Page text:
Brazek's lips parted in a wide smile as he could barely contain himself. "The way that metal sings when struck with the hammers. It's like a gift from the gods. Such a melody should be heard by all." His passion leaked heavily from his voice as he spoke.

And for a moment the dwarf almost lost himself in his thoughtful delight of telling his brother about the forging of the legendary metal. Until his eyes swept back over the pile of swords, and he chuckled.

Brazek waved his hand through the air as if casually swatting at a fly. "Bah, you don't really want to hear this. You want a distraction!"

Caegrin grinned, his plan was foiled. He turned back to the new sheet of metal he had started on before Brazek approached him and sighed. "I can't do it," he said dismayed.

Brazek moved past him to inspect the pile of tossed aside swords. He picked one up at random and spoke as he looked over it closely. "Father practically started me off forging with mithril. Thelnar managed to convince him that a dwarf should learn to forge and craft with all the appropriate base metals, even if they were below some of our talents. Of course, it wasn't long until he started mixing the metals, one part mithril, and two parts iron."

He put the sword down and picked up another one.

"I don't know how you do it. I, well I'm sure it was you who talked father down to it, but I'm still only working with four parts steel, and one part mithril and I just can't do it. I can get the shape, the edge, all of it, except for the infusion of magic."

Caegrin raised the steel hammer to eye level. "Not with these subpar tools!" He then turned and tossed it away from him. "Even the anvil is made of iron."

"Enhanced tools would help," Brazek admitted, continuing his inspection of the blades. "But father wants you to do it with your own magic. Not the magic already infused into your forging hammer, or its anvil."

Caegrin looked back to the anvil and the new sheet of metal he was forging into a blade; glowing red with heat. "I'm lame aren't I?"

Brazek hesitated to answer. After finishing an inspection of another blade, he turned to his brother and said, "Being without magic isn't like being without your arms. Or being blind."

Caegrin scoffed.

Brazek grabbed his younger brother by the shoulders, looking him in the eye, and asked him, "Do you want to be a sorcerer?"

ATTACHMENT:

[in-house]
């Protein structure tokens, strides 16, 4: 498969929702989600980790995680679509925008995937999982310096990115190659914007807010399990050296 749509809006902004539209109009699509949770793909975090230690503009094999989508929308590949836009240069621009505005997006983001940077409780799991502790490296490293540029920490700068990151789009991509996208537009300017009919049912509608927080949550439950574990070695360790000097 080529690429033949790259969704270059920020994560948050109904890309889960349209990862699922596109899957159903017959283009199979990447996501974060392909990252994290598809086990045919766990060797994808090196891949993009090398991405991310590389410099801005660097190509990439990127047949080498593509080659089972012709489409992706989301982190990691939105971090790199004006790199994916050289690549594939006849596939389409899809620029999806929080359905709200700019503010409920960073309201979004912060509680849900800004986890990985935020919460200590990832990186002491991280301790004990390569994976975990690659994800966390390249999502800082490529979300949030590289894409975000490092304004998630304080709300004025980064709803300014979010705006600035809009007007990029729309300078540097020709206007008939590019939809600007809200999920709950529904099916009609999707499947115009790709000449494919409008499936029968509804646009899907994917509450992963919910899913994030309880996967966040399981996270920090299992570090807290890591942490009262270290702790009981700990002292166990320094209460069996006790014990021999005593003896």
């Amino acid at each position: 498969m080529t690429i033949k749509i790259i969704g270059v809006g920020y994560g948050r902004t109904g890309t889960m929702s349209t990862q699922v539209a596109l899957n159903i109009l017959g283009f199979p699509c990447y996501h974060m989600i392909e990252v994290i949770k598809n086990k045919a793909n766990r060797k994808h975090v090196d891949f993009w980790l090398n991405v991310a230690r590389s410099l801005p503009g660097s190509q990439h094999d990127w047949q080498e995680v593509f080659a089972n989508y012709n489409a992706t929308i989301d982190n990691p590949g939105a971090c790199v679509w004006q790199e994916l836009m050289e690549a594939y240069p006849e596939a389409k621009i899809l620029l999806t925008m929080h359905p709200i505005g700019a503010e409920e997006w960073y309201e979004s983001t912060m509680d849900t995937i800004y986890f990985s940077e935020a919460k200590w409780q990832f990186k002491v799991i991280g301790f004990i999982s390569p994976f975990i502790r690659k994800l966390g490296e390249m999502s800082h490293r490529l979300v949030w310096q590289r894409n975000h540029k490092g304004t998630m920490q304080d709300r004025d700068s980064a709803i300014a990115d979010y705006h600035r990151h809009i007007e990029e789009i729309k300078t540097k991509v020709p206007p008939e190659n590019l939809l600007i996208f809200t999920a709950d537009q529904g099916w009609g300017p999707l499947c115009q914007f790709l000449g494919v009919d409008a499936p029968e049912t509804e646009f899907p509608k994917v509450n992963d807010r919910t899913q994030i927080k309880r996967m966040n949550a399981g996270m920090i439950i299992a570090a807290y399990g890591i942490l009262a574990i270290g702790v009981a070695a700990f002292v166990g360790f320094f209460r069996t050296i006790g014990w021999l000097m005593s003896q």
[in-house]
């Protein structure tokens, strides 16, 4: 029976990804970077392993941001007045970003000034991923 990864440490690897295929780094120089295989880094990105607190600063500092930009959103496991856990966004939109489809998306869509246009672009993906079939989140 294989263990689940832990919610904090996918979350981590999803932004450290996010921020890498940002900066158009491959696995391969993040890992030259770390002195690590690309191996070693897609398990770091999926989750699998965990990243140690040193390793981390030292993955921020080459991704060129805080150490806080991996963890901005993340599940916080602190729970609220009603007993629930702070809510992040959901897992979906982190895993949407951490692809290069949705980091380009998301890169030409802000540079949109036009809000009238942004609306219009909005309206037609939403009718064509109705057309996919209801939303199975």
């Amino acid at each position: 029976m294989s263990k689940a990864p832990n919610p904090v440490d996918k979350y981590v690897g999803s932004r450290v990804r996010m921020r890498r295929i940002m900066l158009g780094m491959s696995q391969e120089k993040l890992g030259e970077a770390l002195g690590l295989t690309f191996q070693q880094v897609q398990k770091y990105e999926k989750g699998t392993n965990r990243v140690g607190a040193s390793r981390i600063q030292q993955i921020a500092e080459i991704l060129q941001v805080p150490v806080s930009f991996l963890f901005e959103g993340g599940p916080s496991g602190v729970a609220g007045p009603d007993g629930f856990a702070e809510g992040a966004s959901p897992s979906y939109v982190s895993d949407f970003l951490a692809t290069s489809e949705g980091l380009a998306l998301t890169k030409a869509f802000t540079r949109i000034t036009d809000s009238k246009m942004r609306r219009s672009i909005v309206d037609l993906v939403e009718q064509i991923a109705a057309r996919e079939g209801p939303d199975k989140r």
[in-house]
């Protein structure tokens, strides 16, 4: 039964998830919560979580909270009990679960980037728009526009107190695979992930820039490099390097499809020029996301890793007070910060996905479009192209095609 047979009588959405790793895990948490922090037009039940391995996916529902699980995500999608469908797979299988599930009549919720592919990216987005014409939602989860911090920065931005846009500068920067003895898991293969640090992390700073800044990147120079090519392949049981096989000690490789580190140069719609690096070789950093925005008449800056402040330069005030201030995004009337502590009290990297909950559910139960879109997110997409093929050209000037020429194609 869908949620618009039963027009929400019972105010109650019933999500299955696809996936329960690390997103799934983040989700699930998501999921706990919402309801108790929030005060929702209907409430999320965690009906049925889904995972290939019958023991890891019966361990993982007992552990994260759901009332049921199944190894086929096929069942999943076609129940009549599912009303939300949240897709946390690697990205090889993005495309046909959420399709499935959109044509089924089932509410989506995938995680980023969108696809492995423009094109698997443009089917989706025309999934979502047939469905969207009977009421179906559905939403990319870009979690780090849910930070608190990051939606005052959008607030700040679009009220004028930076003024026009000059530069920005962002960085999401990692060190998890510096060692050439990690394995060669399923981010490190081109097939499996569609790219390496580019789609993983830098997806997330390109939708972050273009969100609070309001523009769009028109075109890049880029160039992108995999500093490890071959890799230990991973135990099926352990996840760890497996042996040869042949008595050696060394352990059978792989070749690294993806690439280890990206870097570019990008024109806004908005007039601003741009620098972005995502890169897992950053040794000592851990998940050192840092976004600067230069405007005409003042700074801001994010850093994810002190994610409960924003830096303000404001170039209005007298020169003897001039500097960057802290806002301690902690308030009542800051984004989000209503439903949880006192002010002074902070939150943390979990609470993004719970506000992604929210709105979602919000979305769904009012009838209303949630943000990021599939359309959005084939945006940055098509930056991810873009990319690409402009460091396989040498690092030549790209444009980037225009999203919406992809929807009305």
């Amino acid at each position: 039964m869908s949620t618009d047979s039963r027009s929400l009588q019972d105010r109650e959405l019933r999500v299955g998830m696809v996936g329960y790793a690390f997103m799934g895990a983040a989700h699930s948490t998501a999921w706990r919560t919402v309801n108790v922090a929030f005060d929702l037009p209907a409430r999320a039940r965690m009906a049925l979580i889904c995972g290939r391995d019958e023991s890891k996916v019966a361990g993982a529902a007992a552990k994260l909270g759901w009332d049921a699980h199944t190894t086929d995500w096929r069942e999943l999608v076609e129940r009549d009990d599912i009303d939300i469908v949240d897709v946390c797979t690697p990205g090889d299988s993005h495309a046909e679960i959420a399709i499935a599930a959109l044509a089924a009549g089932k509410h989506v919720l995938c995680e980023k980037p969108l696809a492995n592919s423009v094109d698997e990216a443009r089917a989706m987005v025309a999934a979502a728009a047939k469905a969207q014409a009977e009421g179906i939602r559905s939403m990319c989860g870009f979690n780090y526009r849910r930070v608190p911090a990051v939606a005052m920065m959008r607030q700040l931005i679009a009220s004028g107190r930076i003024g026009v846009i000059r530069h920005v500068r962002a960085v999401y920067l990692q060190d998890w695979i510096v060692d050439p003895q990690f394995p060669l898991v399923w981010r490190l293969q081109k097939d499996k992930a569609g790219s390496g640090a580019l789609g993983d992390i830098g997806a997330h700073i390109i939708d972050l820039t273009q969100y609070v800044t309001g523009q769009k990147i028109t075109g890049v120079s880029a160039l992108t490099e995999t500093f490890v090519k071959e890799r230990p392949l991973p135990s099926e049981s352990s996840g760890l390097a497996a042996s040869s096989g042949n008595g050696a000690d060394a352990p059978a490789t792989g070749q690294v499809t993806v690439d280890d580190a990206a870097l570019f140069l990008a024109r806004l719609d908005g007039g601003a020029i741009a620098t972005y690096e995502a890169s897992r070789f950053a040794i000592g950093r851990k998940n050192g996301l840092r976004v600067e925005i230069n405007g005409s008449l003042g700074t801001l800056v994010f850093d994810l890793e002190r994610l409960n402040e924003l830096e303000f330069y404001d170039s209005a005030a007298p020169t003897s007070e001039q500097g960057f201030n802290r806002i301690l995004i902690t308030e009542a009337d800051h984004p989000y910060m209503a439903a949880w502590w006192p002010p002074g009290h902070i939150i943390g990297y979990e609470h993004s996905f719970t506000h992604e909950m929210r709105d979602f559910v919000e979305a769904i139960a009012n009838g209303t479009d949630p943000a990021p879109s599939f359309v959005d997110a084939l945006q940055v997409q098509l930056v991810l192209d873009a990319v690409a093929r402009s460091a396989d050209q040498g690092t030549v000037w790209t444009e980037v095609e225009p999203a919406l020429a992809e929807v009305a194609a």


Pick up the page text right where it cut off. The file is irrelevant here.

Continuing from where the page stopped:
Caegrin met his gaze, and confused with his question he answered, "No?"

"How about a master blacksmith?"

Caegrin rolled his eyes, "Obviously not."

"Then what's the problem with you being born without magic hmm? One in every three dwarves is born without magic. It happens to elves too."

"You don't understand," Caegrin argued, "I made a deal with father. If I can't infuse the blade with magic, then he won't let me leave. It was bad enough I didn't want to get into the family business, but if he finds out I'm lame; he might disinherit me altogether."

Brazek was silent in thought for a time. Eventually, he asked, "How much longer do you have until you must present your work to him?"

Caegrin stifled a yawn, "Less than nine hours."

"Sounds like we both could do with a wink of sleep eh?"

Caegrin shook his head. "No, I don't have time for sleep."

Brazek put a firm hand on his shoulder. "Me and father been going for three days, almost non-stop forging that metal. He's both too tired and focused on the job to worry about you right now. You need some rest; I need some rest, father needs some rest. Get some sleep. You have plenty of time for a short nap and to figure this out, I assure you."

Caegrin hesitated, suddenly thinking about how tired he was. "I'm not sure."

"You're a dwarf, we sleep, we drink we sleep some more, of course, you're sure. Ask any of the Gendron, if there are three things dwarves do best it is, drink, forge-"

"And sleep?"

Brazek smiled, "No it's sing. That's how tired you are, forgetting your basic calling."

Caegrin scoffed, Dwarves didn't sing. They were loud and rambunctious sure, but not singers. All the same, he let his brother talk him into heading to bed for a few hours. It was the middle of the night, so he ordered the first guard he saw to wake him in the morning.

He was so tired he practically fell asleep the moment his head hit the pillow.